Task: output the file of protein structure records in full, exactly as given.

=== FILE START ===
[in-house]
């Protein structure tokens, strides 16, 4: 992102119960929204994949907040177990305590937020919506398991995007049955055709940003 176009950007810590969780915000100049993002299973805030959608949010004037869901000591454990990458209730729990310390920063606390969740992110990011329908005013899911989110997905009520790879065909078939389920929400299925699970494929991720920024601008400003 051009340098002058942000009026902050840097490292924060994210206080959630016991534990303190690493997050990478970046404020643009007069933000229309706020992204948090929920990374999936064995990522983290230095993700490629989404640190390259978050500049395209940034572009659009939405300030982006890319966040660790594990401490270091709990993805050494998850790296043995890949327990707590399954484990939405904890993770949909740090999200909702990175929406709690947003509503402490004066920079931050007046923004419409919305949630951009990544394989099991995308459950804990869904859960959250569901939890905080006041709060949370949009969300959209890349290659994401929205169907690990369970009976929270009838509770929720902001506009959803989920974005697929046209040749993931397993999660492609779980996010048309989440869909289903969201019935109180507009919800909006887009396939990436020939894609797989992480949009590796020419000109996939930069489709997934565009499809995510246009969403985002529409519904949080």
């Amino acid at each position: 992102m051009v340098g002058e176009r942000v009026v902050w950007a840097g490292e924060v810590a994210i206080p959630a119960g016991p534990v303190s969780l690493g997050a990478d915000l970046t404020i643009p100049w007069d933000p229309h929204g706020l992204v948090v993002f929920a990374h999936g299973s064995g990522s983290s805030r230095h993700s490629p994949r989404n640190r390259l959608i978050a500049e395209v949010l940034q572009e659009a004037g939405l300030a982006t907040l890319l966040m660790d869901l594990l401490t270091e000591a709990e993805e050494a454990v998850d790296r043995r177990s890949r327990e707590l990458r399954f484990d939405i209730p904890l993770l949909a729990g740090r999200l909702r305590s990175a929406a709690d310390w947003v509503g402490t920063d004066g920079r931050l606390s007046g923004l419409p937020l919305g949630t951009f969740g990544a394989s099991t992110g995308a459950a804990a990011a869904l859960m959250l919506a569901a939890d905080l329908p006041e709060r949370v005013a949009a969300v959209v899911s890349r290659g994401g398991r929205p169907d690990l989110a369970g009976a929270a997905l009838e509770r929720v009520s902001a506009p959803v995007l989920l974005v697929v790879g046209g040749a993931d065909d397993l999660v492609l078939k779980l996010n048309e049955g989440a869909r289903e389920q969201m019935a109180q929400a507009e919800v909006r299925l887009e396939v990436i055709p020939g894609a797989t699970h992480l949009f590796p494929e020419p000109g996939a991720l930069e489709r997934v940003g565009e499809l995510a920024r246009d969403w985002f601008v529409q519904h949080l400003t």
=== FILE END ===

[in-house]
């Protein structure tokens, strides 16, 4: 992102119960929204994949907040177990305590937020919506398991995007049955055709940003 176009950007810590969780915000100049993002299973805030959608949010004037869901000591454990990458209730729990310390920063606390969740992110990011329908005013899911989110997905009520790879065909078939389920929400299925699970494929991720920024601008400003 051009340098002058942000009026902050840097490292924060994210206080959630016991534990303190690493997050990478970046404020643009007069933000229309706020992204948090929920990374999936064995990522983290230095993700490629989404640190390259978050500049395209940034572009659009939405300030982006890319966040660790594990401490270091709990993805050494998850790296043995890949327990707590399954484990939405904890993770949909740090999200909702990175929406709690947003509503402490004066920079931050007046923004419409919305949630951009990544394989099991995308459950804990869904859960959250569901939890905080006041709060949370949009969300959209890349290659994401929205169907690990369970009976929270009838509770929720902001506009959803989920974005697929046209040749993931397993999660492609779980996010048309989440869909289903969201019935109180507009919800909006887009396939990436020939894609797989992480949009590796020419000109996939930069489709997934565009499809995510246009969403985002529409519904949080």
């Amino acid at each position: 992102m051009v340098g002058e176009r942000v009026v902050w950007a840097g490292e924060v810590a994210i206080p959630a119960g016991p534990v303190s969780l690493g997050a990478d915000l970046t404020i643009p100049w007069d933000p229309h929204g706020l992204v948090v993002f929920a990374h999936g299973s064995g990522s983290s805030r230095h993700s490629p994949r989404n640190r390259l959608i978050a500049e395209v949010l940034q572009e659009a004037g939405l300030a982006t907040l890319l966040m660790d869901l594990l401490t270091e000591a709990e993805e050494a454990v998850d790296r043995r177990s890949r327990e707590l990458r399954f484990d939405i209730p904890l993770l949909a729990g740090r999200l909702r305590s990175a929406a709690d310390w947003v509503g402490t920063d004066g920079r931050l606390s007046g923004l419409p937020l919305g949630t951009f969740g990544a394989s099991t992110g995308a459950a804990a990011a869904l859960m959250l919506a569901a939890d905080l329908p006041e709060r949370v005013a949009a969300v959209v899911s890349r290659g994401g398991r929205p169907d690990l989110a369970g009976a929270a997905l009838e509770r929720v009520s902001a506009p959803v995007l989920l974005v697929v790879g046209g040749a993931d065909d397993l999660v492609l078939k779980l996010n048309e049955g989440a869909r289903e389920q969201m019935a109180q929400a507009e919800v909006r299925l887009e396939v990436i055709p020939g894609a797989t699970h992480l949009f590796p494929e020419p000109g996939a991720l930069e489709r997934v940003g565009e499809l995510a920024r246009d969403w985002f601008v529409q519904h949080l400003t």